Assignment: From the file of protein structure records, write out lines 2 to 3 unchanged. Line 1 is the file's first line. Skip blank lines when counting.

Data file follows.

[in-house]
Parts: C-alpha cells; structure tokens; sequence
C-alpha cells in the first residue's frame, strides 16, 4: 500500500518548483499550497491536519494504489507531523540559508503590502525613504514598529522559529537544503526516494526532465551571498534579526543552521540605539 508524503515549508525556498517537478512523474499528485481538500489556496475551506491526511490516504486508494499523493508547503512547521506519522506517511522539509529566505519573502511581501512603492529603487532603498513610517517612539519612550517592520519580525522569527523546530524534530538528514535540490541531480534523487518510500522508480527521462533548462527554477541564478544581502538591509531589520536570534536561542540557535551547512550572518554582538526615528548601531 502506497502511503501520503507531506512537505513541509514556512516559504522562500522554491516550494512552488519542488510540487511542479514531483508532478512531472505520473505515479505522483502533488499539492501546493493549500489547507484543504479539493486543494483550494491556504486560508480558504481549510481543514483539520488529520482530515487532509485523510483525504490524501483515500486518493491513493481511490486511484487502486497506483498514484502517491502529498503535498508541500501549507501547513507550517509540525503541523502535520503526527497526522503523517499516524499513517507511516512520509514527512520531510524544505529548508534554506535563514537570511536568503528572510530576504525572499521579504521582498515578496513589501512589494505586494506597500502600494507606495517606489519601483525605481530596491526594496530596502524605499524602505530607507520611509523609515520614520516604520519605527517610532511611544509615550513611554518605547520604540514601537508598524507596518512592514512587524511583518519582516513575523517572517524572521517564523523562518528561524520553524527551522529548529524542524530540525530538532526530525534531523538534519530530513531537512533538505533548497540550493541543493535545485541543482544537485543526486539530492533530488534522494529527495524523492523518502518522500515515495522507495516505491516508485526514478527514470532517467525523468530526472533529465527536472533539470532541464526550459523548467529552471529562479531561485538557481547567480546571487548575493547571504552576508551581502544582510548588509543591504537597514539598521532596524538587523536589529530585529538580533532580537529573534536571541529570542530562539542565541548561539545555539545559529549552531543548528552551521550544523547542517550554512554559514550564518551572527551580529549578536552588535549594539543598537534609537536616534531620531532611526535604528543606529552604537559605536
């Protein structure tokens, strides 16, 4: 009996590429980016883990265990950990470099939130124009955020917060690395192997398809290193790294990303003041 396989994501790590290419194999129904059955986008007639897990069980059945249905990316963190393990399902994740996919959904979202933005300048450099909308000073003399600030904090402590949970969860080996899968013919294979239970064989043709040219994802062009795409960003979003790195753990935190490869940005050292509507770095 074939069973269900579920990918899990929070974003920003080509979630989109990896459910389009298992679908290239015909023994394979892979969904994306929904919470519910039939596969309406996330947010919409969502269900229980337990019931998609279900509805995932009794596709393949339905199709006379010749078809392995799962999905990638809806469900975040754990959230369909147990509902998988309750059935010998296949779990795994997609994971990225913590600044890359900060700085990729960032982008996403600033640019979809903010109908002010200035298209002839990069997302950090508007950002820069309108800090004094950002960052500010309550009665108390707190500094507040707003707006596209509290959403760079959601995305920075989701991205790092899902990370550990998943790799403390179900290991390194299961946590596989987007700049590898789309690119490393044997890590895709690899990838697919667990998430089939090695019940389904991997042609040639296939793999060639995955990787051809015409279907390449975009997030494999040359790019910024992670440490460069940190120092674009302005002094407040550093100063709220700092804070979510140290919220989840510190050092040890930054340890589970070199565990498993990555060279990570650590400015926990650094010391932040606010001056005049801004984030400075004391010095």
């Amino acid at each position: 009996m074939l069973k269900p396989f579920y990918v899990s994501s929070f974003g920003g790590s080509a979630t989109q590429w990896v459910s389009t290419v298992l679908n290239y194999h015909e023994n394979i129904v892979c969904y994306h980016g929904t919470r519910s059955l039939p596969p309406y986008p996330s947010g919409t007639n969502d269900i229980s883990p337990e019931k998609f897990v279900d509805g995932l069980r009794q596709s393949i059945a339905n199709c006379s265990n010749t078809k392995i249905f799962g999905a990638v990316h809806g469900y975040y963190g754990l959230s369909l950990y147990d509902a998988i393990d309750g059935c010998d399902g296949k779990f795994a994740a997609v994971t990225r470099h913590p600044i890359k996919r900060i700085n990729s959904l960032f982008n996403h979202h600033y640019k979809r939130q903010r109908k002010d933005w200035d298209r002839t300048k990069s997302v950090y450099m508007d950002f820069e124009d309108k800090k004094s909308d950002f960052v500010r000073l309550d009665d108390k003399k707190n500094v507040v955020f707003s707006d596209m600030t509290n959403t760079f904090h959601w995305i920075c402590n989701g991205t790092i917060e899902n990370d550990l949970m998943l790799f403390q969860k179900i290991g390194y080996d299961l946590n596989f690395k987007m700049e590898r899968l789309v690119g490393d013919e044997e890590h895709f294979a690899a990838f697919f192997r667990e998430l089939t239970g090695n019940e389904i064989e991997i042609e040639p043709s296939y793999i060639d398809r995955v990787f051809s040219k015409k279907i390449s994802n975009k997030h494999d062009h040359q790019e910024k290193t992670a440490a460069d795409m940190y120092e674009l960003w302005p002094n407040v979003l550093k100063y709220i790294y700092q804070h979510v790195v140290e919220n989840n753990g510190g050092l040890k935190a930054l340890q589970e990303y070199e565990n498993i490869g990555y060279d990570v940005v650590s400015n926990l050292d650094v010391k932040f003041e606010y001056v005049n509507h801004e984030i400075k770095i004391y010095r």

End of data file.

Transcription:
Parts: C-alpha cells; structure tokens; sequence
C-alpha cells in the first residue's frame, strides 16, 4: 500500500518548483499550497491536519494504489507531523540559508503590502525613504514598529522559529537544503526516494526532465551571498534579526543552521540605539 508524503515549508525556498517537478512523474499528485481538500489556496475551506491526511490516504486508494499523493508547503512547521506519522506517511522539509529566505519573502511581501512603492529603487532603498513610517517612539519612550517592520519580525522569527523546530524534530538528514535540490541531480534523487518510500522508480527521462533548462527554477541564478544581502538591509531589520536570534536561542540557535551547512550572518554582538526615528548601531 502506497502511503501520503507531506512537505513541509514556512516559504522562500522554491516550494512552488519542488510540487511542479514531483508532478512531472505520473505515479505522483502533488499539492501546493493549500489547507484543504479539493486543494483550494491556504486560508480558504481549510481543514483539520488529520482530515487532509485523510483525504490524501483515500486518493491513493481511490486511484487502486497506483498514484502517491502529498503535498508541500501549507501547513507550517509540525503541523502535520503526527497526522503523517499516524499513517507511516512520509514527512520531510524544505529548508534554506535563514537570511536568503528572510530576504525572499521579504521582498515578496513589501512589494505586494506597500502600494507606495517606489519601483525605481530596491526594496530596502524605499524602505530607507520611509523609515520614520516604520519605527517610532511611544509615550513611554518605547520604540514601537508598524507596518512592514512587524511583518519582516513575523517572517524572521517564523523562518528561524520553524527551522529548529524542524530540525530538532526530525534531523538534519530530513531537512533538505533548497540550493541543493535545485541543482544537485543526486539530492533530488534522494529527495524523492523518502518522500515515495522507495516505491516508485526514478527514470532517467525523468530526472533529465527536472533539470532541464526550459523548467529552471529562479531561485538557481547567480546571487548575493547571504552576508551581502544582510548588509543591504537597514539598521532596524538587523536589529530585529538580533532580537529573534536571541529570542530562539542565541548561539545555539545559529549552531543548528552551521550544523547542517550554512554559514550564518551572527551580529549578536552588535549594539543598537534609537536616534531620531532611526535604528543606529552604537559605536